Fresno is home to the nation’s second largest population of Hmong immigrants and their children. Since 1999 the Hmong International New Year Foundation, Inc. has hosted an annual New Year celebration at the Fresno Fairgrounds that has attracted tens of thousands from throughout the world. For the past four years, with the help of Dowling Aaron Incorporated attorney Daniel O. Jamison and his team, the Foundation has been battling in court over the right to host this celebration of Hmong unity and heritage. On Friday, May 13, 2016, the Court ruled in favor of the Foundation, marking an important victory for Hmong people, locally and internationally.
In the mountains of Laos, under the leadership of General Vang Pao, for whom a Fresno Elementary School is named, the Hmong were firm supporters of the U.S. in the Southeast Asian War of the 1960s and 1970s. They guarded American bases, rescued downed American flyers, attacked and disrupted the North Vietnamese infiltration route into South Vietnam and fought the communists who sought to overthrow the Laotian Royal Government. The Hmong were fierce, dedicated and skillful fighters. They loved the ideals of America of the dignity of the individual, of responsible individual liberty, and of protection for basic human rights. They threw their full support to the American war effort.
The 1975 victory of the communists spelled genocide for the Hmong minority in Laos. Led by General Vang Pao, thousands of Hmong escaped to squalid refugee camps in Thailand and then to America, settling primarily in Fresno and Minnesota. These honored supporters of American ideals did not have a written language until the last century, yet their children are flourishing in America, becoming doctors, lawyers, judges, teachers, politicians and hard-working citizens. A funeral program for a deceased veteran of the Southeast Asian Wars reads, “In the old days, he who will eat must learn to handle a hoe. Nowadays, he who will eat must learn to handle a pen. Therefore, be diligent in your education.”
It is unlikely that other Americans understand the hardship the Hmong endured to support America: they have been ripped from their ancient homeland and planted in a new foreign country. Essential to their survival has been Hmong pride and unity under General Vang Pao, which is renewed and symbolized every year in the Hmong New Year Celebration at the Fresno Fairgrounds, as it has been for the past 17 years. It is hosted by the Hmong International New Year Foundation, Inc., with the blessing of General Vang Pao, and by its past and current leaders who include Col. Youa True Vang (aka “Joseph Youa Vang”), Liahoua Vang, Zang Her and Charlie Vang.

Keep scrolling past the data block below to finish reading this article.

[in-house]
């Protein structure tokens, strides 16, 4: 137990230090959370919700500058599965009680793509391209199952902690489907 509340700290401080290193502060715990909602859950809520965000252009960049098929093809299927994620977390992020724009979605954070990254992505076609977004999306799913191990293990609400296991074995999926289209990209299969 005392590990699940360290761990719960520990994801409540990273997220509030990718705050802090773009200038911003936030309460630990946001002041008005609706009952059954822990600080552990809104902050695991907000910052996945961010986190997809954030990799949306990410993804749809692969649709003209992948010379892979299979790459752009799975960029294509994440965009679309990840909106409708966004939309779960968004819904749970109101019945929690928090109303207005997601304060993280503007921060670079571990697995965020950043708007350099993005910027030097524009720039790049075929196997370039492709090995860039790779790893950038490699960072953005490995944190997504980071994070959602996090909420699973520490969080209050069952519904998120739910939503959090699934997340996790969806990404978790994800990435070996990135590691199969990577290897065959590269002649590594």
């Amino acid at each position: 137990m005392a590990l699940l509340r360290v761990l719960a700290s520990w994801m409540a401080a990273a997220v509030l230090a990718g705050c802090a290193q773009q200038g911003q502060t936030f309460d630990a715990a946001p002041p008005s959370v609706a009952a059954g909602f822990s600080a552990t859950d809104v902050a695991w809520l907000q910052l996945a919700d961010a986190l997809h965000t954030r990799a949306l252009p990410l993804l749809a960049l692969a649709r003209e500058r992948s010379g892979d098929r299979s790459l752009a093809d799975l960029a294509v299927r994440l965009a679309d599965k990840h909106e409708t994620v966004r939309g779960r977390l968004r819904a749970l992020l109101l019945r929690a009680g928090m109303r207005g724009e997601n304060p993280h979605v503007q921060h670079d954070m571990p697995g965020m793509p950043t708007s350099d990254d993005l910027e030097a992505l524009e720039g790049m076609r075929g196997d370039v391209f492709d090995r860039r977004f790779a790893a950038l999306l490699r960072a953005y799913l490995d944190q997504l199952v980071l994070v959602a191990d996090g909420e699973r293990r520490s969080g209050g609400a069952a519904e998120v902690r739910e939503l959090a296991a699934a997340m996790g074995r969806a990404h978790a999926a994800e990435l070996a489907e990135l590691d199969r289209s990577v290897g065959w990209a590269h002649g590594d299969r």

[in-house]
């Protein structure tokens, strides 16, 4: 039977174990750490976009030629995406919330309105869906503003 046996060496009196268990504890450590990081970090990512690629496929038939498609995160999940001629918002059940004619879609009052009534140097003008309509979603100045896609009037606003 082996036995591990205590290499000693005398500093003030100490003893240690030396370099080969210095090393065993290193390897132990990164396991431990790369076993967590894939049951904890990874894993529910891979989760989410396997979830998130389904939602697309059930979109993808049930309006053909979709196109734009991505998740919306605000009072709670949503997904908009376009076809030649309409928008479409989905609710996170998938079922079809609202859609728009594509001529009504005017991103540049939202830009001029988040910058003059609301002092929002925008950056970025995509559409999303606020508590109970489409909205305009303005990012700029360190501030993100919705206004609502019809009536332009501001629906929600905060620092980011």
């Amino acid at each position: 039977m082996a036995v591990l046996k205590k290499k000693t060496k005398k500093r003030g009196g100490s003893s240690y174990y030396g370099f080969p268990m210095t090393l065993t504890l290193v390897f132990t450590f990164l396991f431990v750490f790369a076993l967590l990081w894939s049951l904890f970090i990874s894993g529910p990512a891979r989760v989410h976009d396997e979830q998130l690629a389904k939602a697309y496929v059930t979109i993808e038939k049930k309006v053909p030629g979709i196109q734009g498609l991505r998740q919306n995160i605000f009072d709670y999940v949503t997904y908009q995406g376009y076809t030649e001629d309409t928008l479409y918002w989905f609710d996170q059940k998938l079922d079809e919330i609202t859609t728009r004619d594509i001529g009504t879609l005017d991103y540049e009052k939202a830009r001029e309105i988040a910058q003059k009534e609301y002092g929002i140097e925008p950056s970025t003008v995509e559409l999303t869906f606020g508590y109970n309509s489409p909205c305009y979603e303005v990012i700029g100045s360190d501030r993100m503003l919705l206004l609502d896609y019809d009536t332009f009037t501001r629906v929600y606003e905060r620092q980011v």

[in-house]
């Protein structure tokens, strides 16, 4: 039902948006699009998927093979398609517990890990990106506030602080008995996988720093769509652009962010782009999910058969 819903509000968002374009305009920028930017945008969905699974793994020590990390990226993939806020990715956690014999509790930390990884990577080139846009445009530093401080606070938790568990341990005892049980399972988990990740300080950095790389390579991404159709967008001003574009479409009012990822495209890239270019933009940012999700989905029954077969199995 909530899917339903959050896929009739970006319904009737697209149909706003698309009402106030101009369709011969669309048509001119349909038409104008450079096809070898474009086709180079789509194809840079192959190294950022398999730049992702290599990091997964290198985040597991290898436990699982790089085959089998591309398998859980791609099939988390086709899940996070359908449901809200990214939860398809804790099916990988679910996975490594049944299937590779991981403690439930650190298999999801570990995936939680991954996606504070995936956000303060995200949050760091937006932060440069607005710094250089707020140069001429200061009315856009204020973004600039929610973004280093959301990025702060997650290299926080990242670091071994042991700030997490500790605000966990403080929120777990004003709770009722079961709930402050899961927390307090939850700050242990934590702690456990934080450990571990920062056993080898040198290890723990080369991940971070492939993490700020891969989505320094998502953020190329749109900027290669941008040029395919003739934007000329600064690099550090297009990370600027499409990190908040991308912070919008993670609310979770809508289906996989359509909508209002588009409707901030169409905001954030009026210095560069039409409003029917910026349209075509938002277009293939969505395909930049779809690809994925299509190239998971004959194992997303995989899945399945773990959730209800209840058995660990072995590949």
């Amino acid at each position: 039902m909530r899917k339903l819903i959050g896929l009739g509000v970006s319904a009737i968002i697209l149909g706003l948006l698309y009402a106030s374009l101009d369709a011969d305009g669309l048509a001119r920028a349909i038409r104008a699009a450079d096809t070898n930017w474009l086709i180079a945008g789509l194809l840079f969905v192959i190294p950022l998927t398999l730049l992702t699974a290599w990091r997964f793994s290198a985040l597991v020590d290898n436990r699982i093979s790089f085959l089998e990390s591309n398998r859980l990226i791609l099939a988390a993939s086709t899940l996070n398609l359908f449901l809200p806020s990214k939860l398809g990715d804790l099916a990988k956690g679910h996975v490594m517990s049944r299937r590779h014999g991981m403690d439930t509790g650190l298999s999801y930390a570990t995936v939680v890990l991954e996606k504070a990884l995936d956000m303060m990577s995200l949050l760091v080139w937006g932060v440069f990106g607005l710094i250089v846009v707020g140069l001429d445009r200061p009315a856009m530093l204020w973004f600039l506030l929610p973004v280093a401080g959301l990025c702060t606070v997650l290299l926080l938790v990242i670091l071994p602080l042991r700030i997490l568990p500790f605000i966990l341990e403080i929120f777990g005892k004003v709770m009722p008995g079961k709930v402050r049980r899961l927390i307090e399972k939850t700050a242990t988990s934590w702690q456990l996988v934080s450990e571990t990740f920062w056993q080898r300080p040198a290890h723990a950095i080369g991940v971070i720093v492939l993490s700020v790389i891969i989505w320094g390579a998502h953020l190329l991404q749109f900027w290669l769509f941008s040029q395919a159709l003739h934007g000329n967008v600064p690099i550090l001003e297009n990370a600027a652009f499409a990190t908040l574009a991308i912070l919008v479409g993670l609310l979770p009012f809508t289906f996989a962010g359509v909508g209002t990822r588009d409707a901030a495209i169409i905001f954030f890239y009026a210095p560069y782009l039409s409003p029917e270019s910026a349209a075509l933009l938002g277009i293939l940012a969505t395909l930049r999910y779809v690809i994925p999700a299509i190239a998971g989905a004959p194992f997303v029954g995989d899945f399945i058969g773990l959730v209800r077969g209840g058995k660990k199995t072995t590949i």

This has been the largest Hmong New Year celebration in the nation, attracting up to 120,000 Hmong and other peoples from throughout the world. The celebrations begin with a parade of Hmong veterans and symbolize support for Hmong and American values, including the objection of American Hmong to the communists’ hunting down and killing Hmong hiding in the jungles of Laos.
In 2010, another faction of Hmong claimed they had the right to do the New Year Celebrations. They rejected General Vang Pao’s advice that they did not have this right and were not competent to do these huge celebrations. This faction then filed suit in 2012 against the Foundation, Charlie Vang, “Joseph Youa Vang”, Zang Her and Liahoua Vang, and began a campaign in the Hmong and other media to make false claims about the Foundation and these individuals.
Affirming the wisdom of the now deceased General Vang Pao and at the request of and based on the work of attorney Daniel O. Jamison and his team at the law firm of Dowling Aaron Incorporated, who represented the Foundation and individuals, the Court has now ended that lawsuit entirely in favor of the Foundation and these individuals. As to United Hmong Council, Inc., its president Cheng Lee, its secretary Eugene Her, its Board members Nao Vang Vue and Michael Vang, and Teng Xiong, whom the Court referred to as “Respondents,” the Court stated the following (in part) in its Order ending the lawsuit, a complete copy of which can be read by clicking here.
“The Court having considered the extensive evidence received by declarations, deposition testimony, documentary evidence and oral testimony, and the court having considered all of the papers and argument submitted by counsel for the parties, the Court now finds as follows:
Respondents have been and are engaged in a pattern of severe, egregious, deliberate, inveterate and breathtaking misconduct that includes disobeying Court Orders, testifying falsely, and setting in motion an unconscionable scheme calculated to disrupt the judicial system by misleading the Court and finder of fact, interfering with their impartiality, interfering with a rightful decision in the case, and hampering the opposing parties’ presentation of their defenses. The Court finds that Respondents will not move forward in an honest and truthful way and will render the trial on the merits in this case a sham and unfair for the defendants. By the applicable standard of proof, further contempt sanctions are warranted, but monetary sanctions, and even imprisonment up to five days, or some other sanction, will not cure or prevent the Respondents’ pattern of misconduct. By clear and convincing evidence, the Court finds that only dismissal of the action is adequate to prevent an unfair trial, prevent fraud on the Court, protect the integrity of the Court as an institution of justice, and preserve the fairness of trial.”
The Foundation and its leaders now look forward to strengthening Hmong unity in support of each other and the best of American values.